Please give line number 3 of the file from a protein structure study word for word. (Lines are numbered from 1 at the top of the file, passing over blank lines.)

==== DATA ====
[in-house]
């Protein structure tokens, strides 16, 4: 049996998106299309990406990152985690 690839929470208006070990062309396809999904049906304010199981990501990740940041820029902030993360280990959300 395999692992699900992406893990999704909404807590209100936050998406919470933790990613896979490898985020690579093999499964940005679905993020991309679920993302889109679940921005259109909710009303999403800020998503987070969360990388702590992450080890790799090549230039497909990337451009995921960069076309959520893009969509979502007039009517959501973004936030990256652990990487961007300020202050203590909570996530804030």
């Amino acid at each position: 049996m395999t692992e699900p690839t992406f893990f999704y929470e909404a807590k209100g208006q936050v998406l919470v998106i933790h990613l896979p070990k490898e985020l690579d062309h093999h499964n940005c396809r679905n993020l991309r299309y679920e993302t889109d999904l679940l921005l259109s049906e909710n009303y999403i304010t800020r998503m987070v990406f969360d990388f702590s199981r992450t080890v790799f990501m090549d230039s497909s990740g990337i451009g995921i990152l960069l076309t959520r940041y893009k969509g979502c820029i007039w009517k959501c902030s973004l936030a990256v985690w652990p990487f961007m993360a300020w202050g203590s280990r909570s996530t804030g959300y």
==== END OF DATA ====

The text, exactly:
């Amino acid at each position: 049996m395999t692992e699900p690839t992406f893990f999704y929470e909404a807590k209100g208006q936050v998406l919470v998106i933790h990613l896979p070990k490898e985020l690579d062309h093999h499964n940005c396809r679905n993020l991309r299309y679920e993302t889109d999904l679940l921005l259109s049906e909710n009303y999403i304010t800020r998503m987070v990406f969360d990388f702590s199981r992450t080890v790799f990501m090549d230039s497909s990740g990337i451009g995921i990152l960069l076309t959520r940041y893009k969509g979502c820029i007039w009517k959501c902030s973004l936030a990256v985690w652990p990487f961007m993360a300020w202050g203590s280990r909570s996530t804030g959300y």